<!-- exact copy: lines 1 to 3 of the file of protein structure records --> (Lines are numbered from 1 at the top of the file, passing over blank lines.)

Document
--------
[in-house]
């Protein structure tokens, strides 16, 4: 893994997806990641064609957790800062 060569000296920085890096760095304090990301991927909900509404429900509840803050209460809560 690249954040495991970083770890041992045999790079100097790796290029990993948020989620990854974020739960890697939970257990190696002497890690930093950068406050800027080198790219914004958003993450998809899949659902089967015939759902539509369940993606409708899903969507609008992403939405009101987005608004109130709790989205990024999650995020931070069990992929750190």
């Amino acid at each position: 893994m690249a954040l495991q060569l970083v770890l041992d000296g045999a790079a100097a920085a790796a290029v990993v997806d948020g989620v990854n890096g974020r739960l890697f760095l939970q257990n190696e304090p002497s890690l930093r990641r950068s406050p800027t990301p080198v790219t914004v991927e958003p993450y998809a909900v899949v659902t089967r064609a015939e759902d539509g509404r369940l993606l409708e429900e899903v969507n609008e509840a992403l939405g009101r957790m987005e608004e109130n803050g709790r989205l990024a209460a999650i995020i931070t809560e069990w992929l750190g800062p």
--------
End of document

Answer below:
[in-house]
């Protein structure tokens, strides 16, 4: 893994997806990641064609957790800062 060569000296920085890096760095304090990301991927909900509404429900509840803050209460809560 690249954040495991970083770890041992045999790079100097790796290029990993948020989620990854974020739960890697939970257990190696002497890690930093950068406050800027080198790219914004958003993450998809899949659902089967015939759902539509369940993606409708899903969507609008992403939405009101987005608004109130709790989205990024999650995020931070069990992929750190």
């Amino acid at each position: 893994m690249a954040l495991q060569l970083v770890l041992d000296g045999a790079a100097a920085a790796a290029v990993v997806d948020g989620v990854n890096g974020r739960l890697f760095l939970q257990n190696e304090p002497s890690l930093r990641r950068s406050p800027t990301p080198v790219t914004v991927e958003p993450y998809a909900v899949v659902t089967r064609a015939e759902d539509g509404r369940l993606l409708e429900e899903v969507n609008e509840a992403l939405g009101r957790m987005e608004e109130n803050g709790r989205l990024a209460a999650i995020i931070t809560e069990w992929l750190g800062p």